Kyle Dargan, who teaches in the College of Arts and Sciences’ literature department, published his first book, The Listening, winner of the 2003 Cave Canem Prize, when he was 23. Now 31, he published his third book, Logorrhea Dementia: A Self-Diagnosis, in 2010.
As part of a collaboration between the national President’s Committee on the Arts and Humanities and 826DC, a nonprofit group dedicated to helping students ages 6–18 with their writing skills, Dargan helped launch a collection of poetry written by local high school students. In the spring he also led the students in readings of their work at the Library of Congress and the White House.
He talked about that experience and his work with American Today.
Q: How did students react to reading their poetry in the White House in front of Michelle Obama?
A: We kept telling the students what this was about and who was on the President’s Committee. People like Forest Whitaker and Yo-Yo Ma and Sarah Jessica Parker and Ed Norton and Kerry Washington. I don’t think they believed us. When we got to the White House and these people started showing up . . . we said, ‘We told you. I don’t know why you haven’t believed us. We haven’t lied to you up to this point.’ So it was a pleasant surprise to see them realize the magnitude of the event.
Q: How important was the experience of putting together a poetry collection?
A: Actually, I think the anthology in terms of connecting to writing and possibility is more important than the trip to the White House. It’s one thing to go to the White House and read a poem; it’s another to have a poem of yours actually published in a book . . . I know for me when I got my first poem published, it changed the way I thought about it. I thought maybe I can do this to a greater, more sensitive degree.
Q: Do you remember your first poem?
A: First exactly, no. I remember when and why. In high school I would write poems for my friends’ girlfriends because they would give me money or some other kind of favor, a barter system, and I would write a poem that they would hand off as their own to impress their girlfriends. It’s a strange enterprise, but mainly [I did it] for the challenge . . . That challenge has led to others. I’m always just trying to give myself some challenge in writing a poem. I like to write and I like to write books, but I don’t ever want it to be easy.
Q: Do you think of poetry as a performance art?
A: It is a form of communication, first and foremost. Whenever you’re giving a reading you’re trying to make that connection with someone . . . The poet who died a couple years ago, Sekou Sundiata, [had] a saying, ‘The page or the stage, it’s all wood,’ suggesting that the way a poem functions on paper, it has to function the same way on the stage.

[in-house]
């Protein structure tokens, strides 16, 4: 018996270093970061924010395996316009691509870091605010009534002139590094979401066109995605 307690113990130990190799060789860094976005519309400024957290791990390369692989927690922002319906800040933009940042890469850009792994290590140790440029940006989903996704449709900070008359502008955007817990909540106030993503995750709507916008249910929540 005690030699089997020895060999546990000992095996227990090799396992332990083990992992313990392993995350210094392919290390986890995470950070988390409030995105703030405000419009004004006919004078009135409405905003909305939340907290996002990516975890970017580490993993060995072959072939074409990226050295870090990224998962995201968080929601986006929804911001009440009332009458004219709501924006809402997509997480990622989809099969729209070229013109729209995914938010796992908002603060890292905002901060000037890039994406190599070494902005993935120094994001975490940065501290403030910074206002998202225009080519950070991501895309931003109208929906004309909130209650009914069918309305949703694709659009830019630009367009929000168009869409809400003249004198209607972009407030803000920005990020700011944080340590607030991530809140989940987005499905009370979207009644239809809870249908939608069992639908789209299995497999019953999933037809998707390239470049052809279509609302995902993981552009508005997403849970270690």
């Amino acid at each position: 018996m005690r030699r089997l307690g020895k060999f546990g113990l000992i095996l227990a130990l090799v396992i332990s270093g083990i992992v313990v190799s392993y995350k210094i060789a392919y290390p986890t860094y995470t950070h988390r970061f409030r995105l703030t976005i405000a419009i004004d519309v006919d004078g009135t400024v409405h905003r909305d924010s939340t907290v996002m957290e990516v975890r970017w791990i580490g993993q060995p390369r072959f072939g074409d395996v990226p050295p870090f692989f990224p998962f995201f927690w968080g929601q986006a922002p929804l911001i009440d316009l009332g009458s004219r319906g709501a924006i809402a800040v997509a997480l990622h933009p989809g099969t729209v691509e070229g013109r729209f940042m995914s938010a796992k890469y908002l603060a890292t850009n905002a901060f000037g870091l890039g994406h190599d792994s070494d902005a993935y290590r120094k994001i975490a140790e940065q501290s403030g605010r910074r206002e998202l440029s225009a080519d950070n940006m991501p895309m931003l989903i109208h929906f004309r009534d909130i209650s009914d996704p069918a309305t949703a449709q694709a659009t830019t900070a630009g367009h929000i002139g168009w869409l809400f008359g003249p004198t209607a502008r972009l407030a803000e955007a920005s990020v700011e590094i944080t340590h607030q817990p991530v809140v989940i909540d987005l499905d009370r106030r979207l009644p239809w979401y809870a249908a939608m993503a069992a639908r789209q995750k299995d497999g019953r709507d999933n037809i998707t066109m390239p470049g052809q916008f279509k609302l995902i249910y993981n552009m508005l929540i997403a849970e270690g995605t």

Q: Has poetry as a performance art gotten a boost from the popularity of hip-hop?
A: People don’t expect someone like me to say this, especially someone who comes from such a hip-hop background, but I’ve never looked at rap and poetry as the same. Rap uses certain elements of poetry. They share elements of rhythm, rhyme, wordplay. But an MC has to have an awareness of the music underneath the track and has to be able to play and work with the spaces in the music. That’s different than being a poet, because as a poet you write a poem, you’re creating that bass, that underlying music as you write it.
Q: You have a real talent for crystallizing images. I’m thinking of the description in your latest book of the tunnel going from New Jersey into New York City, the “still armadas of brake lights.”
A: I just try to be as precise as possible. I always push my students. When I circle things in their writing I say, ‘This entire phrase, I bet if you just thought about it long enough you could find one word or two words to do that.’ Because that’s what impresses you about poetry. How precise can it be? Anyone can sit and listen to someone babble on about something until they’ve captured everything about it, but the point of poetry is to make a decision about what you show and try your best to show it as efficiently as possible.
Q: What do you read besides poetry?
A: Honestly, I like reading prose, specifically novels, more than I like reading most contemporary poetry. Novels seem nowadays a bit fuller, a bit more challenging. I don’t see poets taking this many risks or doing as many interesting things. I think contemporary poetry has sort of been in a lull.
Q: What kind of lull?
A: The trap of the self. I do believe that the self is important in poetry, but it’s more about the self in conversation with the world and not just continual mining inward and inward and inward and thinking the minutiae of your life is what makes poetry. It doesn’t. Poetry is about connections and communications. There’s lots of poetry that has given up on the charge to communicate. And I think that’s a problem.